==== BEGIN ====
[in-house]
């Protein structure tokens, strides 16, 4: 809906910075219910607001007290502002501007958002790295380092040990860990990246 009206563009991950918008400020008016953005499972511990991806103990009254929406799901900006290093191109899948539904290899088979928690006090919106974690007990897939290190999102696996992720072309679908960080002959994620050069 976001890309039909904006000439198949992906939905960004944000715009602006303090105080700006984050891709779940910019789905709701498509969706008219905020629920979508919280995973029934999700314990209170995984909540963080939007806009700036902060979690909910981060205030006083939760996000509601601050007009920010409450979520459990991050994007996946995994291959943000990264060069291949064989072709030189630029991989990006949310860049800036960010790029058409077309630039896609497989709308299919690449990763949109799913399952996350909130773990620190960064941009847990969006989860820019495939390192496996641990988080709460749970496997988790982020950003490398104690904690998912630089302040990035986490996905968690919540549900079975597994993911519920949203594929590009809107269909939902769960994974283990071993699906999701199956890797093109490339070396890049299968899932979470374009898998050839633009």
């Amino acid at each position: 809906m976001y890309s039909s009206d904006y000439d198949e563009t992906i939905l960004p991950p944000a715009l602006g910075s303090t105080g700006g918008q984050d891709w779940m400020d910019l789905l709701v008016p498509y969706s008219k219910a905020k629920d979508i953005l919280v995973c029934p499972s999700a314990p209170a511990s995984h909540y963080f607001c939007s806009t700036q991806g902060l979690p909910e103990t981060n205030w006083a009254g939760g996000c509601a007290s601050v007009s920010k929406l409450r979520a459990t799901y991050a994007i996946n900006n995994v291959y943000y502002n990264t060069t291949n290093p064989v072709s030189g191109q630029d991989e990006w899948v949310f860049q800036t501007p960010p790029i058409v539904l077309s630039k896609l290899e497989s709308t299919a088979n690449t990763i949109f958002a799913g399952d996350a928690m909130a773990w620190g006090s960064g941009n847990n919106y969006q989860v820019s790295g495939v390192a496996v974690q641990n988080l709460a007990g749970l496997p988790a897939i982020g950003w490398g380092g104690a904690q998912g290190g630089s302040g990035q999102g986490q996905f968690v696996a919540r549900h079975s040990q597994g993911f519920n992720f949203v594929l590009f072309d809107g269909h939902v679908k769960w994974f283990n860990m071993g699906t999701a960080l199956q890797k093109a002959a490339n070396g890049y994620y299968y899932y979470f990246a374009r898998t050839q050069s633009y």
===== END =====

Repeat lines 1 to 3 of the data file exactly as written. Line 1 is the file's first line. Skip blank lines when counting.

[in-house]
């Protein structure tokens, strides 16, 4: 809906910075219910607001007290502002501007958002790295380092040990860990990246 009206563009991950918008400020008016953005499972511990991806103990009254929406799901900006290093191109899948539904290899088979928690006090919106974690007990897939290190999102696996992720072309679908960080002959994620050069 976001890309039909904006000439198949992906939905960004944000715009602006303090105080700006984050891709779940910019789905709701498509969706008219905020629920979508919280995973029934999700314990209170995984909540963080939007806009700036902060979690909910981060205030006083939760996000509601601050007009920010409450979520459990991050994007996946995994291959943000990264060069291949064989072709030189630029991989990006949310860049800036960010790029058409077309630039896609497989709308299919690449990763949109799913399952996350909130773990620190960064941009847990969006989860820019495939390192496996641990988080709460749970496997988790982020950003490398104690904690998912630089302040990035986490996905968690919540549900079975597994993911519920949203594929590009809107269909939902769960994974283990071993699906999701199956890797093109490339070396890049299968899932979470374009898998050839633009």
């Amino acid at each position: 809906m976001y890309s039909s009206d904006y000439d198949e563009t992906i939905l960004p991950p944000a715009l602006g910075s303090t105080g700006g918008q984050d891709w779940m400020d910019l789905l709701v008016p498509y969706s008219k219910a905020k629920d979508i953005l919280v995973c029934p499972s999700a314990p209170a511990s995984h909540y963080f607001c939007s806009t700036q991806g902060l979690p909910e103990t981060n205030w006083a009254g939760g996000c509601a007290s601050v007009s920010k929406l409450r979520a459990t799901y991050a994007i996946n900006n995994v291959y943000y502002n990264t060069t291949n290093p064989v072709s030189g191109q630029d991989e990006w899948v949310f860049q800036t501007p960010p790029i058409v539904l077309s630039k896609l290899e497989s709308t299919a088979n690449t990763i949109f958002a799913g399952d996350a928690m909130a773990w620190g006090s960064g941009n847990n919106y969006q989860v820019s790295g495939v390192a496996v974690q641990n988080l709460a007990g749970l496997p988790a897939i982020g950003w490398g380092g104690a904690q998912g290190g630089s302040g990035q999102g986490q996905f968690v696996a919540r549900h079975s040990q597994g993911f519920n992720f949203v594929l590009f072309d809107g269909h939902v679908k769960w994974f283990n860990m071993g699906t999701a960080l199956q890797k093109a002959a490339n070396g890049y994620y299968y899932y979470f990246a374009r898998t050839q050069s633009y």